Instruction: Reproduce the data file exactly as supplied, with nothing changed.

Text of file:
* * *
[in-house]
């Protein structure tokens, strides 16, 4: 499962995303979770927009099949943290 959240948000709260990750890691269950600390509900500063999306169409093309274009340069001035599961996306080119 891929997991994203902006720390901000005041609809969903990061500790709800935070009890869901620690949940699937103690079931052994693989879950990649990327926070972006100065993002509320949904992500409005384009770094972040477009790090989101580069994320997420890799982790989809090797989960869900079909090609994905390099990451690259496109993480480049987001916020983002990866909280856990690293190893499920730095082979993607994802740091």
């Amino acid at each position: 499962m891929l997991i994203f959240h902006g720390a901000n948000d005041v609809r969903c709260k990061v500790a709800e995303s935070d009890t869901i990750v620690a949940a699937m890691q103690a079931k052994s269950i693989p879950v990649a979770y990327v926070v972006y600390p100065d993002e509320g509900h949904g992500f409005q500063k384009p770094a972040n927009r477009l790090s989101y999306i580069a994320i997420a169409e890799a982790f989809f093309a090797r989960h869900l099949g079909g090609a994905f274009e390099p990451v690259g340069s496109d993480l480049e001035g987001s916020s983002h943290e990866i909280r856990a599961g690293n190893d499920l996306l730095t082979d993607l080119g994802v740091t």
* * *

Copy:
[in-house]
């Protein structure tokens, strides 16, 4: 499962995303979770927009099949943290 959240948000709260990750890691269950600390509900500063999306169409093309274009340069001035599961996306080119 891929997991994203902006720390901000005041609809969903990061500790709800935070009890869901620690949940699937103690079931052994693989879950990649990327926070972006100065993002509320949904992500409005384009770094972040477009790090989101580069994320997420890799982790989809090797989960869900079909090609994905390099990451690259496109993480480049987001916020983002990866909280856990690293190893499920730095082979993607994802740091």
């Amino acid at each position: 499962m891929l997991i994203f959240h902006g720390a901000n948000d005041v609809r969903c709260k990061v500790a709800e995303s935070d009890t869901i990750v620690a949940a699937m890691q103690a079931k052994s269950i693989p879950v990649a979770y990327v926070v972006y600390p100065d993002e509320g509900h949904g992500f409005q500063k384009p770094a972040n927009r477009l790090s989101y999306i580069a994320i997420a169409e890799a982790f989809f093309a090797r989960h869900l099949g079909g090609a994905f274009e390099p990451v690259g340069s496109d993480l480049e001035g987001s916020s983002h943290e990866i909280r856990a599961g690293n190893d499920l996306l730095t082979d993607l080119g994802v740091t």